Maputo eyes currency reform

Back in November the Assembly passed a government Bill intended to make the Mozambican currency, the metical, more manageable, by lopping off the last three digits. The Bill established a rate of conversion of one to a thousand. Thus the current 1 000 metical coin will be worth one metical in what the government refers to as the “new family” of the currency. The largest current banknote, for 500 000 meticais, will be worth 500 meticais in the “new family”. Renamo supported the first reading of this Bill, but voted against the second. It now claims that, since this is a change in the currency, it is effectively a constitutional amendment and so requires a two thirds majority in the Assembly ‘ which the ruling Frelimo party, on its own, does not have. Frelimo and the government deny that there is any substantial change to the currency. The country’s currency remains the metical ‘ but instead of talking routinely about millions of meticais, after the reform it will be more normal to talk in terms of thousands. The government stresses that the metical is not being abolished, and the country is not embracing a new currency. All that is happening is a simple mathematical operation ‘ division by a thousand. The name of the currency is unchanged and the old notes and coins will remain legal tender for a lengthy transition period, as they are gradually withdrawn from circulation. The central bank proposed the reform to the government for reasons of efficiency and convenience. Bookkeeping is more difficult, and more prone to errors, when sums have to be written in millions or billions. Following Renamo’s appeal to the Constitutional Council, the council asked the Assembly for its written opinion. On Tuesday, the chair of the Assembly’s Legal Affairs Commission, Ali Dauto, read out this opinion to the plenary. Extremely long, dry and brimming with quotes from previous laws, this opinion essentially restated the Assembly position of November ‘ namely that there is nothing remotely unconstitutional about knocking three zeroes off the metical. The five Renamo members on the Commission submitted a minority position, again harping on the need for a two-thirds majority to make any change in the currency. In the ensuing debate senior Frelimo parliamentarians denounced Renamo for changing the grounds on which it opposed the reform. Virginia Videira, chairperson of the Plan and Budget Commission, reminded the Assembly that last year Renamo’s main objection had nothing to do with the constitution ‘ at the time the debate on changing the country’s flag and national emblem was still underway, and Renamo’s concern was that the old emblem should not appear on the new banknotes. In the working commissions, Videira recalled, prior to the debate in plenary session, “Renamo did not raise the question of constitutionality. It was only after they lost the argument about the national symbols, that they fell back on arguments about a two-thirds majority”. A secondary Renamo argument, she recalled, was fear that future banknotes might contain images of “figures who are not consensual” ‘ by which Renamo clearly meant President Armando Guebuza. Acucena Duarte added that Renamo had even demanded that, before being printed, the designs for the new notes should be voted on in the Assembly. “Their arguments made no sense,” she said. “They had no legal basis. They were just designed to obstruct, and so the majority rejected them.” Renamo deputy Luis Boavida declared: “We reaffirm the validity of all the arguments in our appeal to the Constitutional Council. We are consistent and coherent.” He demanded that all relevant documentation be sent to the Council ‘ but insisted that it be put before the plenary first, apparently for fear that Frelimo might alter the documents. “What is this change that doesn’t alter anything?” asked Renamo’s top jurist, Maximo Dias. He claimed that the reform amounted to “an intrinsic change” to the currency, and therefore required a two-thirds majority. Frelimo deputy Feliciano Mata noted that in November Renamo had even accepted that the currency reform would have a “positive impact on the economy”. The Economic Activities and Services Commission, he recalled, had accepted the Renamo position that, if national symbols were to appear on the notes, printing them should wait until the debate on the symbols was over. (In the event, Renamo lost that debate, and the flag and emblem remain unchanged.) “The Renamo strategy is political, economic and social destabilisation,” exclaimed Mata. “They try to hold back the forces of change with their hands.” A motion on the opinion from the Legal Affairs Commission will be submitted and voted upon this week. Meanwhile, the Bank of Mozambique is pushing ahead its preparations for the introduction of the new banknotes and coins. As from April 1 it became compulsory for shops and other business to indicate their prices both in the existing meticais, and in the “new family” meticais. Posters and leaflets explaining the changes have been distributed all over the country, and the new notes should be unveiled on July 1. ‘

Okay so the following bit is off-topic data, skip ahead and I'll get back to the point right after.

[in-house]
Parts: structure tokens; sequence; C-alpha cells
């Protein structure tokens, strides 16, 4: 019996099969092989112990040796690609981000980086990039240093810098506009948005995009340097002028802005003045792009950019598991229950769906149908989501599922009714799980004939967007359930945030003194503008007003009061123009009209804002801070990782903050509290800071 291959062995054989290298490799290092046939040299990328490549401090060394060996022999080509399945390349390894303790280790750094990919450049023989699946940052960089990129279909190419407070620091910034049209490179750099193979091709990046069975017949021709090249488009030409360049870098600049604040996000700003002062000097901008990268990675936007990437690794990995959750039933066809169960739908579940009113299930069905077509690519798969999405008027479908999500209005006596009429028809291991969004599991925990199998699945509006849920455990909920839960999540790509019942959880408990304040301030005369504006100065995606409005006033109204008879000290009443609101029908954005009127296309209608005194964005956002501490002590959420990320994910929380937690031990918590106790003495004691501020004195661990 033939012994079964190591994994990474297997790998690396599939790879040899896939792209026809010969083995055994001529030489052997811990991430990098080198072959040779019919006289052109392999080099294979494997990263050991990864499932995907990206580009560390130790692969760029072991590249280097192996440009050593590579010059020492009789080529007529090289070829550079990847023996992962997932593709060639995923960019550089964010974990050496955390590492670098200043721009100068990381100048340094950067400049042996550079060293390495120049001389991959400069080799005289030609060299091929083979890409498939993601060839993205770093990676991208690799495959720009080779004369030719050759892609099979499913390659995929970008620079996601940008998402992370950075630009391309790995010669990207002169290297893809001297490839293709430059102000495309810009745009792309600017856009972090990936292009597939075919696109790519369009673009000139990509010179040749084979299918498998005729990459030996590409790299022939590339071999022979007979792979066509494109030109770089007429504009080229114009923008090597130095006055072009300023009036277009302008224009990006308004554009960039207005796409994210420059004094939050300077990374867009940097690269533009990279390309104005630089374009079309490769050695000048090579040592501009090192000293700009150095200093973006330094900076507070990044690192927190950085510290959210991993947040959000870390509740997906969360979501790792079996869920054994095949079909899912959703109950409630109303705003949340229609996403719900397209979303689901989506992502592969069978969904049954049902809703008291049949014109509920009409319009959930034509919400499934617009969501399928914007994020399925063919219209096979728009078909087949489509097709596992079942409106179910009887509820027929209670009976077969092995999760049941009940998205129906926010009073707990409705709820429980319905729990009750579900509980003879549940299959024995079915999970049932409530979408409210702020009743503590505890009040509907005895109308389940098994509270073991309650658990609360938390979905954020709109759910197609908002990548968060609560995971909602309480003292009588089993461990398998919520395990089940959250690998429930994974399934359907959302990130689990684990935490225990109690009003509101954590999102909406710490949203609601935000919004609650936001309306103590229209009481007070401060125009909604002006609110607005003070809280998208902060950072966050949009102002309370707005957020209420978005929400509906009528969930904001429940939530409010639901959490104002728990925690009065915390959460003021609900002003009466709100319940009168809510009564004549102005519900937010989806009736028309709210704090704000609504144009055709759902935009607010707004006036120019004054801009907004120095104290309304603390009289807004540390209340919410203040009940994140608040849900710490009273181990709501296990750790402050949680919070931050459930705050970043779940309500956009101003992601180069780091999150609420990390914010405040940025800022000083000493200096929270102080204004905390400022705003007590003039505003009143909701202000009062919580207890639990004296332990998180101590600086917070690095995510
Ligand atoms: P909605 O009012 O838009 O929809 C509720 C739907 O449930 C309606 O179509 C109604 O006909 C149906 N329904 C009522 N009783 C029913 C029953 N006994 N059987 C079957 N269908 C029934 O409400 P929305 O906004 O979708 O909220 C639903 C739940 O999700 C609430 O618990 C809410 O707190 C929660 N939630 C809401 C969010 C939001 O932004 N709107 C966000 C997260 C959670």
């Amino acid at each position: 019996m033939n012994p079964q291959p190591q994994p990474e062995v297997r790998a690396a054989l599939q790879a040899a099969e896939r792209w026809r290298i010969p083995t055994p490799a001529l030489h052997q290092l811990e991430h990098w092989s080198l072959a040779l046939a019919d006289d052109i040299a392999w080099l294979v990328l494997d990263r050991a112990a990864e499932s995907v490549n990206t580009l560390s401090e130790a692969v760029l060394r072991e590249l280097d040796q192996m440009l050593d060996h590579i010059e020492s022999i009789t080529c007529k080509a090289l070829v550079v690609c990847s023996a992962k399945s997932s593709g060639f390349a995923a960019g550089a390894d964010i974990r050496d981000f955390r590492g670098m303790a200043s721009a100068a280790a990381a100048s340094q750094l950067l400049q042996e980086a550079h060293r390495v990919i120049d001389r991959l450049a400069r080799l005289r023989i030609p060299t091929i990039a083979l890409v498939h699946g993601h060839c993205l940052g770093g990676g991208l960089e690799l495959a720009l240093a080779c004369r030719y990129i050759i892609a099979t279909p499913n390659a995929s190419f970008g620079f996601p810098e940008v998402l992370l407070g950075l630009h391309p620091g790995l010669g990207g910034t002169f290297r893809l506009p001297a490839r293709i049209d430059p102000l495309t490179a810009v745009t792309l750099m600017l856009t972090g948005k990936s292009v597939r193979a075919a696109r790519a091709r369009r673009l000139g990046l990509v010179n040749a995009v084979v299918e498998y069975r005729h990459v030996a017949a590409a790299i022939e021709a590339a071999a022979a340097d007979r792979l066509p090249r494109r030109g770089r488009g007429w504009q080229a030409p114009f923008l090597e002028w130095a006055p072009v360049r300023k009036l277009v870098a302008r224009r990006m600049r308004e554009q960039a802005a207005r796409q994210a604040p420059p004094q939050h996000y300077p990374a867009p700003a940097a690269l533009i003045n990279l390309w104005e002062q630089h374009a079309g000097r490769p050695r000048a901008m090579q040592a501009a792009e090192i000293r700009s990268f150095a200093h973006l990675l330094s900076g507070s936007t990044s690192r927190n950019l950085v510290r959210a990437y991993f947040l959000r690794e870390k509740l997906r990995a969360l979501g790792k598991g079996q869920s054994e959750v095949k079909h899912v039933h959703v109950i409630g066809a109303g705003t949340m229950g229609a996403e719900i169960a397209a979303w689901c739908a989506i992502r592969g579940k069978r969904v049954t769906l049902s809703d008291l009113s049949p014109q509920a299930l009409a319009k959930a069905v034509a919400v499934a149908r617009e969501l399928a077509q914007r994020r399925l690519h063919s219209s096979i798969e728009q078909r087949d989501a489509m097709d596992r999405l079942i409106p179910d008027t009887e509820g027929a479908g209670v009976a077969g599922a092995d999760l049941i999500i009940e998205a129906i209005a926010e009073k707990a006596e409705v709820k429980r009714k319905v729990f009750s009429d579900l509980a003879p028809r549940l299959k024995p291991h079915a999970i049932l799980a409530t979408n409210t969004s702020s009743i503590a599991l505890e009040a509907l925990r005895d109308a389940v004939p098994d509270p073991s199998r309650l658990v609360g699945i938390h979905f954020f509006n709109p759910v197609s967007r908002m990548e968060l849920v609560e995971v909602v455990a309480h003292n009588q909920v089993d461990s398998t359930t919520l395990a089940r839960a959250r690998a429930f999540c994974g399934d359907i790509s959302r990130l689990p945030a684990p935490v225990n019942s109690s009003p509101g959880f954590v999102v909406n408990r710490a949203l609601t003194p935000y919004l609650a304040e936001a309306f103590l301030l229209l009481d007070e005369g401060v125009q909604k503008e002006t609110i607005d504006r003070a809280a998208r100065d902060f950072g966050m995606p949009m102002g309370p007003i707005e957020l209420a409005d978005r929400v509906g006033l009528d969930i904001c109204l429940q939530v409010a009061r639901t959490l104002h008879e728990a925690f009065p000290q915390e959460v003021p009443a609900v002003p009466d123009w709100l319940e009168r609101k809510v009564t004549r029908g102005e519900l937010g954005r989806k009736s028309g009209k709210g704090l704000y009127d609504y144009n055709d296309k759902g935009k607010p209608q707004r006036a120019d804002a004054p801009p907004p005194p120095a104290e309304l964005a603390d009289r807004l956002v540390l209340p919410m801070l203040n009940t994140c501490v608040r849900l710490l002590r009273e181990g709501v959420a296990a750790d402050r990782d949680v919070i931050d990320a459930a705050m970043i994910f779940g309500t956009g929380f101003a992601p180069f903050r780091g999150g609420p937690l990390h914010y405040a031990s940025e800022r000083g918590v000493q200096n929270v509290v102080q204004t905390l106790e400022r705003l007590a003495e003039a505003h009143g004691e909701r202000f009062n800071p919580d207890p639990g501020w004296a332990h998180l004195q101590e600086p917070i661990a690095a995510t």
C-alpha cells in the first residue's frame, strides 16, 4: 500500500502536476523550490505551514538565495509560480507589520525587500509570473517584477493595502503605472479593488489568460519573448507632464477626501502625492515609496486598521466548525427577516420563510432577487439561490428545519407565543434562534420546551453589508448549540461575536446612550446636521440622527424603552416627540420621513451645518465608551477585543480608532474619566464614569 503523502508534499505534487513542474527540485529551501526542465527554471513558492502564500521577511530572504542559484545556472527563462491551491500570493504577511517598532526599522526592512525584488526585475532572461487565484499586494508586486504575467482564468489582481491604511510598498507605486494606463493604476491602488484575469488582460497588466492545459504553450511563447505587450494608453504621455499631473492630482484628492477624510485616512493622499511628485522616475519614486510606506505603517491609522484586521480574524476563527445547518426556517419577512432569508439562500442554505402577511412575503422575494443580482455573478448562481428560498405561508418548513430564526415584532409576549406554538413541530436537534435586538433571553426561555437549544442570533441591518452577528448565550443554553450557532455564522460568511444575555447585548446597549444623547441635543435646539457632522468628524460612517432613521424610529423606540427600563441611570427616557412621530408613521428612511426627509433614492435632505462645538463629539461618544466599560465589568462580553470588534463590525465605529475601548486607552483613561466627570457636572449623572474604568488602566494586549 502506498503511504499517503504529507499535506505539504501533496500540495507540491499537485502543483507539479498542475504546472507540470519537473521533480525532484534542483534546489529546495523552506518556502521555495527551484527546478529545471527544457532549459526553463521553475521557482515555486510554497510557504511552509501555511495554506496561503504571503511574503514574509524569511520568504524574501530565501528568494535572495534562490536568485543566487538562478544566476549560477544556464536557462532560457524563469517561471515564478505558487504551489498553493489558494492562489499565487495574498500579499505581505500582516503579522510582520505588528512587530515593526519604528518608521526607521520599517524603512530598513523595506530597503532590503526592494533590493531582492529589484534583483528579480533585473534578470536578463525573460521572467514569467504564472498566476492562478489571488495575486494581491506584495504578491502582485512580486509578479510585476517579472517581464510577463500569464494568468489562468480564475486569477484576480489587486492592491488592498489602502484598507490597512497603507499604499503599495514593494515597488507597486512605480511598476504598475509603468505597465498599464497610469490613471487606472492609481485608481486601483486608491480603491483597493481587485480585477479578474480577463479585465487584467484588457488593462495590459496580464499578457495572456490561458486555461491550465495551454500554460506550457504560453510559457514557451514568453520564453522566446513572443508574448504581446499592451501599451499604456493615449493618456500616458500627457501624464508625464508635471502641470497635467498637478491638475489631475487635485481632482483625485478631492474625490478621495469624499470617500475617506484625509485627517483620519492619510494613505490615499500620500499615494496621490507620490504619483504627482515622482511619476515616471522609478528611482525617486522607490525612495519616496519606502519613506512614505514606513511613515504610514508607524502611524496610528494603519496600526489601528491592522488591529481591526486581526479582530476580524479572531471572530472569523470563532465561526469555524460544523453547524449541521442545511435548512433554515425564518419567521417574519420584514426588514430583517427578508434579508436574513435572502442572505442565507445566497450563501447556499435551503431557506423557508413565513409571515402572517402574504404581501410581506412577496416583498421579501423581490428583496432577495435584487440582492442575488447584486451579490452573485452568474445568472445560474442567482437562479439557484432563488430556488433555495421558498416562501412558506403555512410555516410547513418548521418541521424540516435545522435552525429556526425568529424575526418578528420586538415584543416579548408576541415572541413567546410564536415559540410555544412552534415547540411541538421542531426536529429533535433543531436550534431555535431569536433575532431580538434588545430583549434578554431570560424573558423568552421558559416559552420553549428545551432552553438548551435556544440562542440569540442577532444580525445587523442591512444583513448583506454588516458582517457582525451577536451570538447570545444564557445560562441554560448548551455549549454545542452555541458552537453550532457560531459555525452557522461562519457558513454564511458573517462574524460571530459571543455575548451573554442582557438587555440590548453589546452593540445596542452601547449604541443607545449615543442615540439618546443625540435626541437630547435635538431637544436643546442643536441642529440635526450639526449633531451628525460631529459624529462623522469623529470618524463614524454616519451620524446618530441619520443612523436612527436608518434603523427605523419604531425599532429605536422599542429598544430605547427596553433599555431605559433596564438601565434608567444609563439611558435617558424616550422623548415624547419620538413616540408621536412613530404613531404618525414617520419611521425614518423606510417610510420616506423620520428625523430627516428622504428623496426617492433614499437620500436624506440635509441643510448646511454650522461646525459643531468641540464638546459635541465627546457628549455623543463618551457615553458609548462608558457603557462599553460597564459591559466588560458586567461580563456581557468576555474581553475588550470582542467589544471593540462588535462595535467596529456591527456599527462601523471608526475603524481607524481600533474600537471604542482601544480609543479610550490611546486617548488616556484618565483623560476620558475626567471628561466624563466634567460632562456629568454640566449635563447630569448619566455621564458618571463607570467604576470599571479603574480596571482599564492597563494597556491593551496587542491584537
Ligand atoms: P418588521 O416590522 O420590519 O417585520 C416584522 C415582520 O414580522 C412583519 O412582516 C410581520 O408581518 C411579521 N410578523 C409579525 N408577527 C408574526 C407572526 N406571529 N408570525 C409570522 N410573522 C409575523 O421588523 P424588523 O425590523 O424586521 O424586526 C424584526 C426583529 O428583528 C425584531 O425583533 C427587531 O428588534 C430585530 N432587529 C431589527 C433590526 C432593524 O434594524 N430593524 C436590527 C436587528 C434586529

April 2006
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